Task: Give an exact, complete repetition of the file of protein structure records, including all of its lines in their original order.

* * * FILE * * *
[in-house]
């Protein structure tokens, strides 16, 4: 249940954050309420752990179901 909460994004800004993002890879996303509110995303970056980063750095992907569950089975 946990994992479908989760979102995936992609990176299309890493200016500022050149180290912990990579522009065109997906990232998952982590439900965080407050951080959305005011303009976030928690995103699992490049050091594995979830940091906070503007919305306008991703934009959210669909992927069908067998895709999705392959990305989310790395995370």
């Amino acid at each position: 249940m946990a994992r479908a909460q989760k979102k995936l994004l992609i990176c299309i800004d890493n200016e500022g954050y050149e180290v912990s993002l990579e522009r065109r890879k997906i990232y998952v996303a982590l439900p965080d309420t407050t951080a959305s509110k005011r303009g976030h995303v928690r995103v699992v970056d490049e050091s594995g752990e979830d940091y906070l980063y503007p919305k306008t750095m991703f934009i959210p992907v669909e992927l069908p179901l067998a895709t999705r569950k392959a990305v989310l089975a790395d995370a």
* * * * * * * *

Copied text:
[in-house]
């Protein structure tokens, strides 16, 4: 249940954050309420752990179901 909460994004800004993002890879996303509110995303970056980063750095992907569950089975 946990994992479908989760979102995936992609990176299309890493200016500022050149180290912990990579522009065109997906990232998952982590439900965080407050951080959305005011303009976030928690995103699992490049050091594995979830940091906070503007919305306008991703934009959210669909992927069908067998895709999705392959990305989310790395995370």
């Amino acid at each position: 249940m946990a994992r479908a909460q989760k979102k995936l994004l992609i990176c299309i800004d890493n200016e500022g954050y050149e180290v912990s993002l990579e522009r065109r890879k997906i990232y998952v996303a982590l439900p965080d309420t407050t951080a959305s509110k005011r303009g976030h995303v928690r995103v699992v970056d490049e050091s594995g752990e979830d940091y906070l980063y503007p919305k306008t750095m991703f934009i959210p992907v669909e992927l069908p179901l067998a895709t999705r569950k392959a990305v989310l089975a790395d995370a």